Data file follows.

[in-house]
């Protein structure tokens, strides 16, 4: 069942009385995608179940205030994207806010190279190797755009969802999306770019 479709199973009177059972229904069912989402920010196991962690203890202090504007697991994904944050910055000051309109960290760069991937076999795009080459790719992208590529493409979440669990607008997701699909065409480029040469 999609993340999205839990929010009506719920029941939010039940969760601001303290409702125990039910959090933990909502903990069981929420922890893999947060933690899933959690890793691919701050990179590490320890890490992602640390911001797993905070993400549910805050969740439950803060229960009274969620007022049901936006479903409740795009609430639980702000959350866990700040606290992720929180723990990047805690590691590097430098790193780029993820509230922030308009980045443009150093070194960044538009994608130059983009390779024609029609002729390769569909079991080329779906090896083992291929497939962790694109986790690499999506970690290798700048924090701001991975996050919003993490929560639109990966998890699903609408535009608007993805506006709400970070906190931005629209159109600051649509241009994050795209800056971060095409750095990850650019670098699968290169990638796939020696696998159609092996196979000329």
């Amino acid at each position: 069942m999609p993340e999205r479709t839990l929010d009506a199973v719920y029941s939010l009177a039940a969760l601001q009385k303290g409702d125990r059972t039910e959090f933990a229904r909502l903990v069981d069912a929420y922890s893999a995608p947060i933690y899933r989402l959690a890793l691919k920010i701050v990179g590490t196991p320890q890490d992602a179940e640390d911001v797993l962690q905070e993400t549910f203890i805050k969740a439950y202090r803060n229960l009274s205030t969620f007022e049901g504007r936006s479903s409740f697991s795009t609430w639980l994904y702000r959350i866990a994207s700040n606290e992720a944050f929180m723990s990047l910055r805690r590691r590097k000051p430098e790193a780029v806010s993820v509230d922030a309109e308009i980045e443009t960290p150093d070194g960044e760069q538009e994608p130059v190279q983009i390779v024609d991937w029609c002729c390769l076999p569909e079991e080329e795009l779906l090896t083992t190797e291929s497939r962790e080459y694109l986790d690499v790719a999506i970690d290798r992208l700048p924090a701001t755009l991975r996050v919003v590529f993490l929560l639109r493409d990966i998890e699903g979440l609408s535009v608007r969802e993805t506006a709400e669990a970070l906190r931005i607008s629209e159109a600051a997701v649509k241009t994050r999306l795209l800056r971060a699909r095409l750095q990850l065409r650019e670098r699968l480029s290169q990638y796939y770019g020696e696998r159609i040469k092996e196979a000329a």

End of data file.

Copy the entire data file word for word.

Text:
[in-house]
């Protein structure tokens, strides 16, 4: 069942009385995608179940205030994207806010190279190797755009969802999306770019 479709199973009177059972229904069912989402920010196991962690203890202090504007697991994904944050910055000051309109960290760069991937076999795009080459790719992208590529493409979440669990607008997701699909065409480029040469 999609993340999205839990929010009506719920029941939010039940969760601001303290409702125990039910959090933990909502903990069981929420922890893999947060933690899933959690890793691919701050990179590490320890890490992602640390911001797993905070993400549910805050969740439950803060229960009274969620007022049901936006479903409740795009609430639980702000959350866990700040606290992720929180723990990047805690590691590097430098790193780029993820509230922030308009980045443009150093070194960044538009994608130059983009390779024609029609002729390769569909079991080329779906090896083992291929497939962790694109986790690499999506970690290798700048924090701001991975996050919003993490929560639109990966998890699903609408535009608007993805506006709400970070906190931005629209159109600051649509241009994050795209800056971060095409750095990850650019670098699968290169990638796939020696696998159609092996196979000329």
């Amino acid at each position: 069942m999609p993340e999205r479709t839990l929010d009506a199973v719920y029941s939010l009177a039940a969760l601001q009385k303290g409702d125990r059972t039910e959090f933990a229904r909502l903990v069981d069912a929420y922890s893999a995608p947060i933690y899933r989402l959690a890793l691919k920010i701050v990179g590490t196991p320890q890490d992602a179940e640390d911001v797993l962690q905070e993400t549910f203890i805050k969740a439950y202090r803060n229960l009274s205030t969620f007022e049901g504007r936006s479903s409740f697991s795009t609430w639980l994904y702000r959350i866990a994207s700040n606290e992720a944050f929180m723990s990047l910055r805690r590691r590097k000051p430098e790193a780029v806010s993820v509230d922030a309109e308009i980045e443009t960290p150093d070194g960044e760069q538009e994608p130059v190279q983009i390779v024609d991937w029609c002729c390769l076999p569909e079991e080329e795009l779906l090896t083992t190797e291929s497939r962790e080459y694109l986790d690499v790719a999506i970690d290798r992208l700048p924090a701001t755009l991975r996050v919003v590529f993490l929560l639109r493409d990966i998890e699903g979440l609408s535009v608007r969802e993805t506006a709400e669990a970070l906190r931005i607008s629209e159109a600051a997701v649509k241009t994050r999306l795209l800056r971060a699909r095409l750095q990850l065409r650019e670098r699968l480029s290169q990638y796939y770019g020696e696998r159609i040469k092996e196979a000329a």